Glass Animals, Safia, Angus Stone’s new project Dope Lemon and the Avalanches have had two entries apiece, with Drake (featuring Rihanna), Kanye West, Radiohead, Empire of the Sun and Frank Ocean also appearing.
Flume has had his first showing at #95 – but it certainly won’t be his last, with the Sydney producer expected by many to win for his track Never Be Like You.
The countdown so far:
#100: Birds of Tokyo – Brace
#99: Drake – Too Good (Ft. Rihanna)
#98: Glass Animals – Season 2 Episode 3
#97: Alex Lahey – You Don’t Think You Like People Like Me
#96: Elk Road – Hanging By A Thread (Ft. Natalie Foster)
#95: Flume – Lose It (Ft. Vic Mensa)
#94: Vallis Alps – Fading
#93: Empire of the Sun – High and Low
#92: Violent Soho – How to Taste
#91: The Avalanches – Subways
#90: Luca Brasi – Anything Near Conviction
#89: Safia – Over You
#88: Childish Gambino – Me and Your Mama
#87: Dope Lemon – Uptown Folks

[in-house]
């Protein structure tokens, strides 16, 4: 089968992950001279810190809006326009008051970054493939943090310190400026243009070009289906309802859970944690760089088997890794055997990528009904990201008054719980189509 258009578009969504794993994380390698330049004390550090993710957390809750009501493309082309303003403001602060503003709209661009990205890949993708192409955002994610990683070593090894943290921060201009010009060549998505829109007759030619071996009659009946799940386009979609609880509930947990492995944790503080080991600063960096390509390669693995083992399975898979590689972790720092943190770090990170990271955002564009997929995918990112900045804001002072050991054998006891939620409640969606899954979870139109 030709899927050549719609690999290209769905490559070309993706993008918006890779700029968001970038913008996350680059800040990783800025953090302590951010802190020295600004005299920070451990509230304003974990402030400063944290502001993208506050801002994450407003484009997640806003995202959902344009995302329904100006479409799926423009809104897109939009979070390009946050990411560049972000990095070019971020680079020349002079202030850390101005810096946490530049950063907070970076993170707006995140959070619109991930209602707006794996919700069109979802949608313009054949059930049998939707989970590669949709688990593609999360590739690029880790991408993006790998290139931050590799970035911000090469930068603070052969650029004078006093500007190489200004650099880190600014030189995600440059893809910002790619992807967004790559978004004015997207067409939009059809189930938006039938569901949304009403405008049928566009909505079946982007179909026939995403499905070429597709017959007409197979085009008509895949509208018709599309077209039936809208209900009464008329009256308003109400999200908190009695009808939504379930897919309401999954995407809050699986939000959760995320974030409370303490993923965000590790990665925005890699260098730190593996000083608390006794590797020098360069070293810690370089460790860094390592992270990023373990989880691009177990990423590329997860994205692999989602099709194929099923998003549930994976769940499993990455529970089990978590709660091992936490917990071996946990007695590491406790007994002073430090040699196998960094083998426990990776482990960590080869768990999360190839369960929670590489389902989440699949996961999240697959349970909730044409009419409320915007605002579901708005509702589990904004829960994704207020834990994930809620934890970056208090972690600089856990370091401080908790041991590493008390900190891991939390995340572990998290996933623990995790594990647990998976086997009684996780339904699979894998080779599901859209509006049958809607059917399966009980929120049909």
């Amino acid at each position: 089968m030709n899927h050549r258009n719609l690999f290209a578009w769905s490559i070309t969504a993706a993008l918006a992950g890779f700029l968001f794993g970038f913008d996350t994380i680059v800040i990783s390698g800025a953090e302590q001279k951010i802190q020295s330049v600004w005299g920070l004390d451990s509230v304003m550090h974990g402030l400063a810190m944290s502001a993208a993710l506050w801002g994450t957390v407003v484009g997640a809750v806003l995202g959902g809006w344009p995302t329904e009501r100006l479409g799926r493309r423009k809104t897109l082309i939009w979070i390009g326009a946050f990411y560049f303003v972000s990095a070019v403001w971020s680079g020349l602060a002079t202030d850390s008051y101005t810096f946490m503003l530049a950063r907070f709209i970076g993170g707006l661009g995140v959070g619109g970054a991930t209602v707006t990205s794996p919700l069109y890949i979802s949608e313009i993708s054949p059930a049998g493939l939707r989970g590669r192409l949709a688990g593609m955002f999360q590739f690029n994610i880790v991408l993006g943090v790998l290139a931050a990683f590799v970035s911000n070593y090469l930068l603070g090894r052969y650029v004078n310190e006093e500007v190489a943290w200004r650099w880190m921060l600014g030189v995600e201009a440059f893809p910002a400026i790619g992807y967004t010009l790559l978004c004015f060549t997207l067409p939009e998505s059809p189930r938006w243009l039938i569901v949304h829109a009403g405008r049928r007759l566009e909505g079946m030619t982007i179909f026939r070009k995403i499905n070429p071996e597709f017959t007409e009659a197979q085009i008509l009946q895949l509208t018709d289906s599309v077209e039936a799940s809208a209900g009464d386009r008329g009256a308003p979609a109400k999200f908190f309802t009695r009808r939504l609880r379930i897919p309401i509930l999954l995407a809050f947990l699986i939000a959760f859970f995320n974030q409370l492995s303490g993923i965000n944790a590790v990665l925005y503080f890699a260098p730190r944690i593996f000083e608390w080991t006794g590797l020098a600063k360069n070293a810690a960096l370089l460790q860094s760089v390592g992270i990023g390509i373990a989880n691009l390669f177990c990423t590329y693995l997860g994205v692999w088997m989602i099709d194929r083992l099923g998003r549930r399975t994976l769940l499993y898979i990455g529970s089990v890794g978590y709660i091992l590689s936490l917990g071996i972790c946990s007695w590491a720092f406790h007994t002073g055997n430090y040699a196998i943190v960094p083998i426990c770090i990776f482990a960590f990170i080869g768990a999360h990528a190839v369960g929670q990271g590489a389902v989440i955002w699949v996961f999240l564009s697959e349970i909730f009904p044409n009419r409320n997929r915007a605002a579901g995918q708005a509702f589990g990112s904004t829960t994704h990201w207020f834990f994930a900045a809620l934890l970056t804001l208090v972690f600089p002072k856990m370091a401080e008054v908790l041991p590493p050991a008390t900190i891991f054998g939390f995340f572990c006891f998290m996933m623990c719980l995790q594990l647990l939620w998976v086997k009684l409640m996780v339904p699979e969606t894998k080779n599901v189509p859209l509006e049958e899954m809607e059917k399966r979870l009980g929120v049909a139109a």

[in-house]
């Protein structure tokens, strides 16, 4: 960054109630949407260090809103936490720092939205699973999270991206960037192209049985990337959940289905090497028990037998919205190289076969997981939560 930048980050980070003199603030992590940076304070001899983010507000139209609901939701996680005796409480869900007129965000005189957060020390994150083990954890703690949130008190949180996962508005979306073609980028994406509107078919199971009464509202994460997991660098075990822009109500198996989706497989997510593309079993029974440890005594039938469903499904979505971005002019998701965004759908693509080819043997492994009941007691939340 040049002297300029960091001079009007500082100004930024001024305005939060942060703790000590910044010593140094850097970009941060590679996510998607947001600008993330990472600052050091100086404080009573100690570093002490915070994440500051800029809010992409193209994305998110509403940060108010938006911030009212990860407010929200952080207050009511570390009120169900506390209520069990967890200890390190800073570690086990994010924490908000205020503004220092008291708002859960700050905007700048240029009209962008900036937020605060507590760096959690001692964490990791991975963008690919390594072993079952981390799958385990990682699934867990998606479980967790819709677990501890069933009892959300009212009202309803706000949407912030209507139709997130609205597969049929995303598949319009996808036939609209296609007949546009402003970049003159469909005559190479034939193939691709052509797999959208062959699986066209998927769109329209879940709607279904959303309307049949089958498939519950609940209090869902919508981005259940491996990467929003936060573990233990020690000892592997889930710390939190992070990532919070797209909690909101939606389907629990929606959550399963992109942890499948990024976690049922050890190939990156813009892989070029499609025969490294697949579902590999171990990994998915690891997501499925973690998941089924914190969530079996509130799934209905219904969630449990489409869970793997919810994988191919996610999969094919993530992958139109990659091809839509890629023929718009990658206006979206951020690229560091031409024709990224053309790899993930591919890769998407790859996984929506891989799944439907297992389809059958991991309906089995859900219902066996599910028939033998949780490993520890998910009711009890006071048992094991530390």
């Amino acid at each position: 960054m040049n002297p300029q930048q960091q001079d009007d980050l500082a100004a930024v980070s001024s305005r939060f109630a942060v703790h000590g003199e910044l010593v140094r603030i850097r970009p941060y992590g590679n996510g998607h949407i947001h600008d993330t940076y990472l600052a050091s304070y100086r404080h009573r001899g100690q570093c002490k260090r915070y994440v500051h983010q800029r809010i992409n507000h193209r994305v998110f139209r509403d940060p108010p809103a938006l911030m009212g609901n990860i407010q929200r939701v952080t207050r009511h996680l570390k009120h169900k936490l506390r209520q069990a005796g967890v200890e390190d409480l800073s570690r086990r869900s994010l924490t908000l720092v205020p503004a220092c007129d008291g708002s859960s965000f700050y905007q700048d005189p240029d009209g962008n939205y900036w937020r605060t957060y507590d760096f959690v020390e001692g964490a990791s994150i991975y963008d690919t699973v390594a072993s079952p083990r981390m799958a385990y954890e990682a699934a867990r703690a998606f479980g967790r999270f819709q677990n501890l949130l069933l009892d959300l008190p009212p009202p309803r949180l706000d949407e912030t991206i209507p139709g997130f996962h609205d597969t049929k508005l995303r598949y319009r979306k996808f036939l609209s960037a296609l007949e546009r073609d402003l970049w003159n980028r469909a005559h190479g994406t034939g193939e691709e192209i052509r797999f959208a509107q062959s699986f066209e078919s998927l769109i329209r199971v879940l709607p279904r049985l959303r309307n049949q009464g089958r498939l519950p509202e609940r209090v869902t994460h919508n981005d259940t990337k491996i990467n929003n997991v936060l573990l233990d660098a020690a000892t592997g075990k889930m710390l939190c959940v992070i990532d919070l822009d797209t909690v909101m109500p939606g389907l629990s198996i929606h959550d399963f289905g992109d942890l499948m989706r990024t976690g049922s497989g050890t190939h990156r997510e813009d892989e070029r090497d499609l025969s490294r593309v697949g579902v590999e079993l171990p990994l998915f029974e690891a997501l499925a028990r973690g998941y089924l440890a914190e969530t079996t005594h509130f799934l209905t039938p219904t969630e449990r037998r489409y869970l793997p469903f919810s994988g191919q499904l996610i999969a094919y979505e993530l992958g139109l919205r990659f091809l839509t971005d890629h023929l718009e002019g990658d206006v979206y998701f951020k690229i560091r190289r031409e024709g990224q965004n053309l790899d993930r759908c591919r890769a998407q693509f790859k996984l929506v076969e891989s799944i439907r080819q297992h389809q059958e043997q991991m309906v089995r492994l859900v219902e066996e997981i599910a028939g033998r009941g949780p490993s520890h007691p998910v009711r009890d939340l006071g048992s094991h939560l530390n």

#86: Bliss N Eso – Dopamine (Ft. Thief)
#85: Safia – My Love Is Gone
#84: Frank Ocean – Pink + White
#83: Tkay Maidza – Simulation
#82: Thundamentals – Think About It (Ft. Peta & The Wolves)
#81: Desiigner – Panda
#80: Banks – Gemini Feed
#79: Radiohead – Burn The Witch
#78: Vera Blue – Settle
#77: Catfish & The Bottlemen – Soundcheck
#76: The Amity Affliction – This Could Be Heartbreak
#75: The Avalanches – Because I’m Me
#74: Camp Cope – Lost: Season One
#73: Violent Soho – No Shade
#72: Kanye West – Famous
#71: Broods – Free
#70: Golden Features – Wolfie (Ft. Julia Stone)
#69: Violent Soho – So Sentimental
#68: L D R U – Next To You (Ft. Savoi)
#67: The Amity Affliction – I Bring The Weather With Me
#66: Beyoncé – Hold Up
#65: The Amity Affliction – All Fucked Up
#64: Maggie Rogers – Alaska
#63: Glass Animals – Life Itself